Once I got the holidays behind me and all its gift knitting, I couldn't wait to get back to work on my Bauhaus Fair Isle sweater, designed by Mary Jane Mucklestone. You'll remember that I previously blogged about it here and here.
I had to leave the project somewhere in the middle of the upper body where I had discovered my mistake in misaligning the color pattern when setting up the sleeves and V-neck. Thanks to the subtleness of the colors, you can't really see it here. However, if I were to run into Mary Jane while wearing it she might say, "Oh, dear, you stacked your lozenges right on top of one another!" And she wouldn't be talking about sore throat medicine, either.
I won't go into detail about that, but you can see another of my mistakes in this picture--that bright whitish line just above the hem ribbing. That was me trying to use what yarn I had instead of sticking to the yarn suggestions. After getting way up from it and seeing the problem, I just could not rip. I decided that this was a learning piece and did not need to be perfect. I found some of the correct yarn (Dale Heilo) and things went much better from there...until the lozenge misalignment, that is. After a little holiday hiatus, I accepted the mistake and decided to keep going.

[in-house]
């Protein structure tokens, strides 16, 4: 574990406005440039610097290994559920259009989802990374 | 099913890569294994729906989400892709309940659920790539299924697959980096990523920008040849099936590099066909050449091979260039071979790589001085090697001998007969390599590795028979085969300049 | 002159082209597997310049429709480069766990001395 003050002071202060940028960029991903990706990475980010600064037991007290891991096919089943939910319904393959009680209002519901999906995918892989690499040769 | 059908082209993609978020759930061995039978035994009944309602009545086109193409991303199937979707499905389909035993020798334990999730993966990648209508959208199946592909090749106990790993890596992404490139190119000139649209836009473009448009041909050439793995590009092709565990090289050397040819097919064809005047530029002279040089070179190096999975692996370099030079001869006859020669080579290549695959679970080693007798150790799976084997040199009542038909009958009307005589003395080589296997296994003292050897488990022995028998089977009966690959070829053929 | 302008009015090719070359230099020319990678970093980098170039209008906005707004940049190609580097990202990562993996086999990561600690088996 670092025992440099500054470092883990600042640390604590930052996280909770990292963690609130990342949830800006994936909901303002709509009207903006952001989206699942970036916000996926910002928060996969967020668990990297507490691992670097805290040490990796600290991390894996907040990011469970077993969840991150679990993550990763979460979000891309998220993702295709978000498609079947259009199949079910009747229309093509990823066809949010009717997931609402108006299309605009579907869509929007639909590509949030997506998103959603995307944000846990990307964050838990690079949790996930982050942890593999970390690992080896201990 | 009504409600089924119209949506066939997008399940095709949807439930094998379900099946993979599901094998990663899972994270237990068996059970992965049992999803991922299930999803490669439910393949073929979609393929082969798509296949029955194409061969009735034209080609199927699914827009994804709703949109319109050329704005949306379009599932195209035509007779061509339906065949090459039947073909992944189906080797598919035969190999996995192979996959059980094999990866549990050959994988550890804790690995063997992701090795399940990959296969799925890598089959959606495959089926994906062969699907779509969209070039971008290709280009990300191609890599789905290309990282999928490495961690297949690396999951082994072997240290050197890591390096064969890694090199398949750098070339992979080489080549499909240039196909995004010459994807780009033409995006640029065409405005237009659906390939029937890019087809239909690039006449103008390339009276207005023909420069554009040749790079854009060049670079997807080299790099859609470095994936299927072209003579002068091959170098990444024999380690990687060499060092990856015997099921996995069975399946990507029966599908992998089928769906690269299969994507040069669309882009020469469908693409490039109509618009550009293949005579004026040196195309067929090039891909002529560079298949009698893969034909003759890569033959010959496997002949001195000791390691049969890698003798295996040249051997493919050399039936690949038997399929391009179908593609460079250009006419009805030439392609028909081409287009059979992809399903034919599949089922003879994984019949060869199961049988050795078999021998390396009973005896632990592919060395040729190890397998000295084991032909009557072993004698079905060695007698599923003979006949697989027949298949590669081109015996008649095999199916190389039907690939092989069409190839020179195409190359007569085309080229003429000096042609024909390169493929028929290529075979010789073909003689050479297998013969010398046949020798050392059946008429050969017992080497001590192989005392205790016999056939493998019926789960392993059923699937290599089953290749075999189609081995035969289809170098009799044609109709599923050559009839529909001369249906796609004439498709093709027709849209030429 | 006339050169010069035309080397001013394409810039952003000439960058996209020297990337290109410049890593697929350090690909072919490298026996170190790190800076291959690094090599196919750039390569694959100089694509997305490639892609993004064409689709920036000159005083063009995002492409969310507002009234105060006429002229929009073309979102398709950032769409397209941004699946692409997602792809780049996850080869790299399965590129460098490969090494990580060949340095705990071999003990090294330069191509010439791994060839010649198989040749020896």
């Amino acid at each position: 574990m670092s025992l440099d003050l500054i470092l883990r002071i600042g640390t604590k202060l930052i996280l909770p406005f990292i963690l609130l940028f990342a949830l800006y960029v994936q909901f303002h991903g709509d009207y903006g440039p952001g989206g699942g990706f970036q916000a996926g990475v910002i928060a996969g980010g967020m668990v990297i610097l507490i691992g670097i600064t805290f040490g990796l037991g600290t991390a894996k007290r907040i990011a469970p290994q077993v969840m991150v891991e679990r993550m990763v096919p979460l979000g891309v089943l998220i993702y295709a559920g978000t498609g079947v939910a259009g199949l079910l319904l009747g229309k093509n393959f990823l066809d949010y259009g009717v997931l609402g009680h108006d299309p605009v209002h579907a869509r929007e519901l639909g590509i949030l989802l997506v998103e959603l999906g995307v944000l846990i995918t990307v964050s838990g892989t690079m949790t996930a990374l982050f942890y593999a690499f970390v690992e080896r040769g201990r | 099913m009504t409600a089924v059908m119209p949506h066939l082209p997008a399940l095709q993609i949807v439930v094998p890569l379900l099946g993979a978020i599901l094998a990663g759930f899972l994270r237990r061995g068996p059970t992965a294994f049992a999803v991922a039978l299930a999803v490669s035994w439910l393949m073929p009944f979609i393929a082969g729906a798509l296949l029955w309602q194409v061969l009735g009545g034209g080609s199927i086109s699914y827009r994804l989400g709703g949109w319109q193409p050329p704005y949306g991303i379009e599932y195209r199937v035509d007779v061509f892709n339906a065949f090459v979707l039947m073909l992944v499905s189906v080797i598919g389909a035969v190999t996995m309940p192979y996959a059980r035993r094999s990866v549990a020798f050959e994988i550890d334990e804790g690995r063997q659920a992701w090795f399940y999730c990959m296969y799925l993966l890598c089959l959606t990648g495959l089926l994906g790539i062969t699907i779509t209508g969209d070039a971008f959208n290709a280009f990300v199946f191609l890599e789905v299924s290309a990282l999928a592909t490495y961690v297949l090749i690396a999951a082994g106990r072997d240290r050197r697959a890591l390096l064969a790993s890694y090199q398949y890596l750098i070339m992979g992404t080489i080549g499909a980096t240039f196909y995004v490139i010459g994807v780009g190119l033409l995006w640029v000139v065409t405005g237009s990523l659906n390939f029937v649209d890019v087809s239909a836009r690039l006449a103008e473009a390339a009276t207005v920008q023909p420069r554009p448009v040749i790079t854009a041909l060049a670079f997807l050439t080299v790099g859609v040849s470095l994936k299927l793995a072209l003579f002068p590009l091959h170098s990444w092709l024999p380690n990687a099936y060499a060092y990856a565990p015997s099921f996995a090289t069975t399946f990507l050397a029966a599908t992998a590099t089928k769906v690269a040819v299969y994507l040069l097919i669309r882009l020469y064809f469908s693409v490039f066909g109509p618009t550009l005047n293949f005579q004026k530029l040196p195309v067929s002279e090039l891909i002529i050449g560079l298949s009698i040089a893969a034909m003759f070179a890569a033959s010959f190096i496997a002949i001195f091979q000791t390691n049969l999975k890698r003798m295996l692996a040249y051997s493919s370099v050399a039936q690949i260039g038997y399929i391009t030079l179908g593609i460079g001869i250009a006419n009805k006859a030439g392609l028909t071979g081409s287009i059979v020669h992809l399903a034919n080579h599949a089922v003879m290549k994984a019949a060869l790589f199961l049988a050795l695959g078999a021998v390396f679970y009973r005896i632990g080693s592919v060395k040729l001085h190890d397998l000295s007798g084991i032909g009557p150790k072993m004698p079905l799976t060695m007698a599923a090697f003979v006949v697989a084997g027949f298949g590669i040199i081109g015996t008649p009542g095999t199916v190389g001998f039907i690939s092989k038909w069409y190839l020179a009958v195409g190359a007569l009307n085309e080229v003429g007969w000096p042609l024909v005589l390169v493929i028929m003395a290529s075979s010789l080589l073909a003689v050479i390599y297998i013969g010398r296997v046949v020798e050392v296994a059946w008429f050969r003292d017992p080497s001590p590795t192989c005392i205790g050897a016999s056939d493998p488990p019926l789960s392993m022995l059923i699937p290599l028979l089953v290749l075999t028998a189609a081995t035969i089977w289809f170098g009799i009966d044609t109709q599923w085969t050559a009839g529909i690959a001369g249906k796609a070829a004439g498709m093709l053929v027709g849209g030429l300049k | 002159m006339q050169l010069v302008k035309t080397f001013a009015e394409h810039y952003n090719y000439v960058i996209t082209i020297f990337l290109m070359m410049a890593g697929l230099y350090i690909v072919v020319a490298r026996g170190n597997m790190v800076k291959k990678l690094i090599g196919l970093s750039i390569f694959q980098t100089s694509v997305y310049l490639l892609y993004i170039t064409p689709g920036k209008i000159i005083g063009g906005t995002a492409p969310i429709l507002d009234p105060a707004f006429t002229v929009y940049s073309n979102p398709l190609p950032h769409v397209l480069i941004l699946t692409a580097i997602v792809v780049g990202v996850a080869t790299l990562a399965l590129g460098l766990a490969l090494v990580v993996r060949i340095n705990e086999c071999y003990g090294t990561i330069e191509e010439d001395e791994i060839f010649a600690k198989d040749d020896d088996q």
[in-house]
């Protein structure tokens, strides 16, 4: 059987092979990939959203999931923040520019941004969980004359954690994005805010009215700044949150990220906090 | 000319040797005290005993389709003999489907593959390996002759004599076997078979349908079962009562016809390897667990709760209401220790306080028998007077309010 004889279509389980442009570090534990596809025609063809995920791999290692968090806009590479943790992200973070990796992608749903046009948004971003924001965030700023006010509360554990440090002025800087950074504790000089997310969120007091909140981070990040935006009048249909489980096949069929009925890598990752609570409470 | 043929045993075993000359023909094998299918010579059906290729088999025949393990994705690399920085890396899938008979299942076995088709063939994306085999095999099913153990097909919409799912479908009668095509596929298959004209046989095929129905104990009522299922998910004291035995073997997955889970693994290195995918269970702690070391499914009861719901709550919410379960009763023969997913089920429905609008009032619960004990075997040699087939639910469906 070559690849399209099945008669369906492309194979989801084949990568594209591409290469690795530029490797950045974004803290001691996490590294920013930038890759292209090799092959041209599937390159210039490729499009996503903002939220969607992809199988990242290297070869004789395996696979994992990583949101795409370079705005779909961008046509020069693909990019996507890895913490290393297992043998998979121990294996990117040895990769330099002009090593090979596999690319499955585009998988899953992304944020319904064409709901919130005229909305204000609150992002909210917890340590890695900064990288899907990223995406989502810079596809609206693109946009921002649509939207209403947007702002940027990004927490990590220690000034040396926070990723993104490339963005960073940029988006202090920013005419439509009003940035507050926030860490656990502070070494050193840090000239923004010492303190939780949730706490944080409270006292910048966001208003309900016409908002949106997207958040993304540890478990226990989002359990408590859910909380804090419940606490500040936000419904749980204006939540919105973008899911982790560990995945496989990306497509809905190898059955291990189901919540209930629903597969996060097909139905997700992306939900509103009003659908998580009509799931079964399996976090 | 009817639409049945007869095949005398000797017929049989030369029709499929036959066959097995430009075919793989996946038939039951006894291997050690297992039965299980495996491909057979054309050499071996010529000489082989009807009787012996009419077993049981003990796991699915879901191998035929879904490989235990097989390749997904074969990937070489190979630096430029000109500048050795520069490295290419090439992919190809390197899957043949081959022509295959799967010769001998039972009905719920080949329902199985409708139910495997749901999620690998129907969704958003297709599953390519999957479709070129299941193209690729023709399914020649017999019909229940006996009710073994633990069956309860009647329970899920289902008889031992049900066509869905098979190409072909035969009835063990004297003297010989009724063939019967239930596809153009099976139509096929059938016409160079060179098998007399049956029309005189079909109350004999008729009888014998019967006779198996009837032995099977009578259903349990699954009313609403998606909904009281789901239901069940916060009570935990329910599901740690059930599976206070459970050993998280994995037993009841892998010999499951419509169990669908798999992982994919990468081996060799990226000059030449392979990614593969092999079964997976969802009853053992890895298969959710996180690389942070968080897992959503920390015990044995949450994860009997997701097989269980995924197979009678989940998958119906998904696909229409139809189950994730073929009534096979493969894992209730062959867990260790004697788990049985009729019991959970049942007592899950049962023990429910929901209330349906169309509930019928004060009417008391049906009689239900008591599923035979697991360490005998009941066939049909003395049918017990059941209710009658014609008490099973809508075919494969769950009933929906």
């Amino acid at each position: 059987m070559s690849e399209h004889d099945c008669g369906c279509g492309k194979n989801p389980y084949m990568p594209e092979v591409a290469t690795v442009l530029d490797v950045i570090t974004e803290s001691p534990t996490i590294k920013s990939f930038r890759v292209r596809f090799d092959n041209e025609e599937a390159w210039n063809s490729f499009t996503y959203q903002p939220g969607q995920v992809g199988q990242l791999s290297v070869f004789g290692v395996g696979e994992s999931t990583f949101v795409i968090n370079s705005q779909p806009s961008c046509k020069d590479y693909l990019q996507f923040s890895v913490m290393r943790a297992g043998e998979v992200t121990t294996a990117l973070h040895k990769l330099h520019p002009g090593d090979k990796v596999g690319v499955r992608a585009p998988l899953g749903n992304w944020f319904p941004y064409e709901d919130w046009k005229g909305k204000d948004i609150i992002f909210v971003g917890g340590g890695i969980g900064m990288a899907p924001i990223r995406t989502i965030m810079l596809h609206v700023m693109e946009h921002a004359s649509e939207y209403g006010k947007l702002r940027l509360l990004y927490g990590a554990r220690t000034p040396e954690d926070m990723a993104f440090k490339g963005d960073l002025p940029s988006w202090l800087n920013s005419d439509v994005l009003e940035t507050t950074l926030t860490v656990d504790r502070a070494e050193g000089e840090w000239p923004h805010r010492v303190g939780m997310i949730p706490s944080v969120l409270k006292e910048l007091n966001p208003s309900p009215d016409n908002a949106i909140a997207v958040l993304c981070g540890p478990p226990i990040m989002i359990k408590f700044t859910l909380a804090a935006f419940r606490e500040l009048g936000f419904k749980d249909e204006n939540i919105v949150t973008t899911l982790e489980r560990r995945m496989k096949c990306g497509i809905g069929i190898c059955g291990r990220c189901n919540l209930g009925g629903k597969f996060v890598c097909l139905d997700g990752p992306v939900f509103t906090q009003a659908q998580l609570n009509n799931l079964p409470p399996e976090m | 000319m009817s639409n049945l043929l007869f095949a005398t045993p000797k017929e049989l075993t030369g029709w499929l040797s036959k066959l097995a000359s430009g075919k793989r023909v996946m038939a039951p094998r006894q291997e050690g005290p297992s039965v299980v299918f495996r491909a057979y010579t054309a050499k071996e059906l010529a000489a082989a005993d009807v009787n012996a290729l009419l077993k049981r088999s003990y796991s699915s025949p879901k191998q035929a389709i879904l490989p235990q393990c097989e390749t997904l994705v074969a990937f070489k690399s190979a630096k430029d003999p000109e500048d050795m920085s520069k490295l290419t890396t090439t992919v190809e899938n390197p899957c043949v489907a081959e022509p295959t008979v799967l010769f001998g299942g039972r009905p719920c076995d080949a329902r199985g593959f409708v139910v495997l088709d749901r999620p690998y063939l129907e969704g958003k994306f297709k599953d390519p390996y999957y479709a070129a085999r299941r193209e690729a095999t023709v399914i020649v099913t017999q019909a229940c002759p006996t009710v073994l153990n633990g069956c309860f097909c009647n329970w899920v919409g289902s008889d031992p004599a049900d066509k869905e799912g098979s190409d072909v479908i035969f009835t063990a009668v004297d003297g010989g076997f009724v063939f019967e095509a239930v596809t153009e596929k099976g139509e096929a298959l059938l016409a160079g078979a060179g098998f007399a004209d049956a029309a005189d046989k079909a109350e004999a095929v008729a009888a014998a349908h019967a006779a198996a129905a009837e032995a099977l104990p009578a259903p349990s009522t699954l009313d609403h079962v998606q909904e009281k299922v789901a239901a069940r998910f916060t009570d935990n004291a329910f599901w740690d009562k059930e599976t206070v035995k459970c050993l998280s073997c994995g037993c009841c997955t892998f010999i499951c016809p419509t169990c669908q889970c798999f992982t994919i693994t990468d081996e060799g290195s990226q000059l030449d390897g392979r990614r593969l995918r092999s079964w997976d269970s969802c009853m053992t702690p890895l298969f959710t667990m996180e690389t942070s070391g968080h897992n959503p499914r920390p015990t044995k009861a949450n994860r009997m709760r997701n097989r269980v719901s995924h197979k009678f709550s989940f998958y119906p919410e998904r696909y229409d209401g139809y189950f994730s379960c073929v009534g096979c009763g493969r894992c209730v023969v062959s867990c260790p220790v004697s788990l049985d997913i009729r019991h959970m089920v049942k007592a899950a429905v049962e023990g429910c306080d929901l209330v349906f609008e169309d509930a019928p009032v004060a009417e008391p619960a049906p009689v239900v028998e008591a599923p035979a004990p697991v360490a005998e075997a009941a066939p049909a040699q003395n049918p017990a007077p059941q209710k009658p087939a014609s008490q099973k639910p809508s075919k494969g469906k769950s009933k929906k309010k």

The picture at top shows a little pooch in the middle front of the upper body. That's the V-neck steek! I was a little skeptical about this until I worked it for myself. Folks, it's like a little miracle. By working the steek where the V-neck goes and decreasing just as you normally would for a V-neck, once you reinforce the middle of the steek with single crochet (this is optional, but I wanted to be safe)...
Warning: Avert your eyes or scroll past the next picture if you are squeamish!
Then you can cut it!
And ta-da! You have a V-neck!
Then you set up the armhole steeks the same way and cut them the same way...
...right up the middle of those two rows of single crochet.
Then the body will be ready, with armholes and neck holes and everything, just like it should.
You graft the shoulder seams together with Kitchener...
...and then work the collar.
I chose to work the collar before the sleeves. Things seem all secure for the most part, but I wanted to get this out of the way. I can happily tell you that I have started the first sleeve and it's going well. I'll be back next week, I hope, to show you at least one sleeve completed. Who knows? If I get lucky maybe I'll have two!
See you soon!